“Heart Rate Variability and Emotion Regulation”
Previous research suggests that heart rate variability (HRV) biofeedback aimed at increasing HRV can reduce anxiety and stress. However, some mental quiescence practices that reduce HRV during the practice sessions also lead to positive emotional outcomes. Thus, it is not obvious that the benefits of HRV-biofeedback accrue due to increasing HRV during the session. An alternative possibility is that the benefits arise from engaging prefrontal control over heart rate. In this study, the investigators will test two possible mechanisms of the effects of HRV on emotional health by comparing two groups. In one group, participants will be asked to engage in daily training to decrease HRV using the HRV biofeedback device. In the other group, participants will be asked to engage in daily training to increase HRV using the HRV biofeedback device. This will allow analyses to pit two possible mechanisms against each other: 1. Mechanism 1: engaging prefrontal control over heart rate is the critical factor that allows HRV biofeedback to help improve well-being. In this case, well-being should increase over time in both groups, as both training should engage prefrontal cortex to implement self-directed control over heart rate. Strengthening prefrontal control mechanisms may help improve emotion regulation in everyday life. 2. Mechanism 2: increased HRV during the training sessions leads to greater functional connectivity among brain regions associated with emotion regulation during the high HRV state. In this case, improved well-being would be specifically associated with having time each day during which there were very high HRV states, and so improved well-being should be seen only in the group in which participants get biofeedback to increase HRV.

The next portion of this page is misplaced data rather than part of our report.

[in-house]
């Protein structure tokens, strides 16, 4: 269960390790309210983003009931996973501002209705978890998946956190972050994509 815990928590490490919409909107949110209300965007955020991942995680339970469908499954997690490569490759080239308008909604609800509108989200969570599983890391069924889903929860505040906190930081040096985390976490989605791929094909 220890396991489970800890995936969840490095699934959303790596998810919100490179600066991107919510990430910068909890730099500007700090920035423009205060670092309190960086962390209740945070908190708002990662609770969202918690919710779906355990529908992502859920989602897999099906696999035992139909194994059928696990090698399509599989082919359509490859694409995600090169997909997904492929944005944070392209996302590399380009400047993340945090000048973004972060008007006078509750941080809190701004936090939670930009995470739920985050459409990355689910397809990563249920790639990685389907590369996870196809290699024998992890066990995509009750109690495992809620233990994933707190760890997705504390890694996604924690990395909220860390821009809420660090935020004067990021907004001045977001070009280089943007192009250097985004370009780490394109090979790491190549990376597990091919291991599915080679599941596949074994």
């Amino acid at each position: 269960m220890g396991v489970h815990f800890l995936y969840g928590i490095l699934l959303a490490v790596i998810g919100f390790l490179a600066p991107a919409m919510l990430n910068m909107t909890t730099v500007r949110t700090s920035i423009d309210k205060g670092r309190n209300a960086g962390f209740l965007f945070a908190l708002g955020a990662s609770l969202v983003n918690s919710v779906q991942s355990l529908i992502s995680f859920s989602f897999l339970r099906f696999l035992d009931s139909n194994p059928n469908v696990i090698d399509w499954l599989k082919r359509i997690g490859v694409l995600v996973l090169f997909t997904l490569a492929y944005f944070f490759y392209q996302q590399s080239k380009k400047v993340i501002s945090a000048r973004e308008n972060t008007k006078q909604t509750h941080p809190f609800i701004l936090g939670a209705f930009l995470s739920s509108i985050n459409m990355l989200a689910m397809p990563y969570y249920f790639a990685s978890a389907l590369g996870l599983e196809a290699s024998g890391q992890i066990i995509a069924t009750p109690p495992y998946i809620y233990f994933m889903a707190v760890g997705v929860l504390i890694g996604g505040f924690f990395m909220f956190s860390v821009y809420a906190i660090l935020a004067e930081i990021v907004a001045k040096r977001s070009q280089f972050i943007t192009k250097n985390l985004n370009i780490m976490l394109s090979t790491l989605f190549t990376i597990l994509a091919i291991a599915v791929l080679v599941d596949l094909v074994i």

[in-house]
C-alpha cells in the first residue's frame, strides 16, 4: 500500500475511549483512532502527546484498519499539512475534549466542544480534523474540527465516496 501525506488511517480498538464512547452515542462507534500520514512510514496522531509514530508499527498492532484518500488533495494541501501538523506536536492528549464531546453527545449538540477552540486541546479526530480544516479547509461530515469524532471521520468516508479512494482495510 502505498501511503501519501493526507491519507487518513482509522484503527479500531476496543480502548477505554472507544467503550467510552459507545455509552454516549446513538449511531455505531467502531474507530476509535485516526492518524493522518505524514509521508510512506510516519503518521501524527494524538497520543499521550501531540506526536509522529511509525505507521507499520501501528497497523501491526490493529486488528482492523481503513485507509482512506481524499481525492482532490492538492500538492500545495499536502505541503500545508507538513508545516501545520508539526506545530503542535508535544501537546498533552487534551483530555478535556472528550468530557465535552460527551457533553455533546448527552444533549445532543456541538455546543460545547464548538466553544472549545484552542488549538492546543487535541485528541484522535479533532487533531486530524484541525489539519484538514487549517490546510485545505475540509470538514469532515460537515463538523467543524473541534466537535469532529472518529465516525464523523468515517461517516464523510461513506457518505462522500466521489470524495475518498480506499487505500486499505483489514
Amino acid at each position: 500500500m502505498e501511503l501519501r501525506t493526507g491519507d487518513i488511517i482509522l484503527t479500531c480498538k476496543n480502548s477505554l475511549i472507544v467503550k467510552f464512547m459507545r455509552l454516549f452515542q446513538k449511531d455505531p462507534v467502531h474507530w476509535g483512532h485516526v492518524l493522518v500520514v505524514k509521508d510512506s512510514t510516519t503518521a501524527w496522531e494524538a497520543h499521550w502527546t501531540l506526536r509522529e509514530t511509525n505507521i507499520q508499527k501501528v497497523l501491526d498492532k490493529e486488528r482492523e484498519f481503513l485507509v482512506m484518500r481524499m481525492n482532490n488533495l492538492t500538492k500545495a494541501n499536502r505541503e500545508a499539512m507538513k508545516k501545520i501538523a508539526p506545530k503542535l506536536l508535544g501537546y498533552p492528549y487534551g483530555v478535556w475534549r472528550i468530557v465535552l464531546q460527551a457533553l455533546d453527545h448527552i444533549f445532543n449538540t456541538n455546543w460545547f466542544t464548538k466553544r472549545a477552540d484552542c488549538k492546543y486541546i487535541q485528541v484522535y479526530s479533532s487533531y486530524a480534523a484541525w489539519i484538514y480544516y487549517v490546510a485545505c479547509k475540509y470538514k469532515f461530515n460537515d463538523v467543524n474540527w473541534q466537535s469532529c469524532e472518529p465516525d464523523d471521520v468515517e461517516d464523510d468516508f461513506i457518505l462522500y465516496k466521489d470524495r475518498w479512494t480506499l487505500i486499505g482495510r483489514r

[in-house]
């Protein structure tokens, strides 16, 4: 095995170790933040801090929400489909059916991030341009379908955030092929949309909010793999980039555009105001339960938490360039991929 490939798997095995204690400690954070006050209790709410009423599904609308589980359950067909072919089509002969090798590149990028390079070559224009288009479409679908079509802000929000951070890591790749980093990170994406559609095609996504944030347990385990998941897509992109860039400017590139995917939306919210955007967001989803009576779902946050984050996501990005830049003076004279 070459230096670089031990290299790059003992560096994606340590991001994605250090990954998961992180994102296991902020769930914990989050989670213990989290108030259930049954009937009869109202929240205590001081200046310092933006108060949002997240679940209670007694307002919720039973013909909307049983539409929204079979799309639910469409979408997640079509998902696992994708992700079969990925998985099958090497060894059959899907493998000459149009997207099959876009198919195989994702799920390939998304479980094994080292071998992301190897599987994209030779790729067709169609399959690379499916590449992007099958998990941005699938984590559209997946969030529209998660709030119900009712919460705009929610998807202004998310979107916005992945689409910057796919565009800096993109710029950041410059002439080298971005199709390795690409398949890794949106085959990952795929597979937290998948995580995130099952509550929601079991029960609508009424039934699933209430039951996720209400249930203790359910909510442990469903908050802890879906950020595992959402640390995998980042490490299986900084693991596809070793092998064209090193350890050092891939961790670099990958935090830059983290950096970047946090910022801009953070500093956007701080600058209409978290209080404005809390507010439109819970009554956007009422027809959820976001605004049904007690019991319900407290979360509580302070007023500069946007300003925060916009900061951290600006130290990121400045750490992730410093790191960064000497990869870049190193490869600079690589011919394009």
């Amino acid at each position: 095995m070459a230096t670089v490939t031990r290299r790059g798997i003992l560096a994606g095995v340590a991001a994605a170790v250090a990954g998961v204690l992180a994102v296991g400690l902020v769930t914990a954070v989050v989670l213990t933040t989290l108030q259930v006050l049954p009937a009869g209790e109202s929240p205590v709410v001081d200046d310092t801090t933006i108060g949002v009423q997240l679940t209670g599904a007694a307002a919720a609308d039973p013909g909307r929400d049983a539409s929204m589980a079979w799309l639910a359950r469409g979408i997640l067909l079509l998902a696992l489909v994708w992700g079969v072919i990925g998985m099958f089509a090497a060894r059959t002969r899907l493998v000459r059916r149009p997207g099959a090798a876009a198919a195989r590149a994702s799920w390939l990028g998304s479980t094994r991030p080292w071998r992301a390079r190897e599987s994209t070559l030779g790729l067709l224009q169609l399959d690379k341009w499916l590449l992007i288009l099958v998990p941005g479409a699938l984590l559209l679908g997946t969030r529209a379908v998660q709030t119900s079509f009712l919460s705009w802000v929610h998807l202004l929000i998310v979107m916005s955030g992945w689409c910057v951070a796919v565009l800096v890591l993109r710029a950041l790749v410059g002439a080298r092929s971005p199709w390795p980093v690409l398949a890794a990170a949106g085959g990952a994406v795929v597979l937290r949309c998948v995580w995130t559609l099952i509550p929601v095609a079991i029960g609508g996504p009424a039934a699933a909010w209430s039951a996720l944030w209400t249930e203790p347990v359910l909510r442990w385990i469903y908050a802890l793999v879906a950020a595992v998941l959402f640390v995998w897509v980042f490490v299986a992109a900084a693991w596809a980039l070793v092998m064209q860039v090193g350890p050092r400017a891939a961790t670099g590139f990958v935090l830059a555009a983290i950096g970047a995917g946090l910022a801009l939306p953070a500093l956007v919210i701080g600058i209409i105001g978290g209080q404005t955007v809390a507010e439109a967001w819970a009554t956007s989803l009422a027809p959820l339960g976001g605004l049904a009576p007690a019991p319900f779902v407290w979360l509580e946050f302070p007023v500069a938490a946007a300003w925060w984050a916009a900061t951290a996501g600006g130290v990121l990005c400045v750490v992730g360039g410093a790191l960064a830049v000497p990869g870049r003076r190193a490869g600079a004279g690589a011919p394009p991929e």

Behavioral - HRV training
Participants will be asked to undergo daily practice to regulate (either increase or decrease) HRV for 5 weeks.
Why Does Heart Rate Variability Matter for Emotion Regulation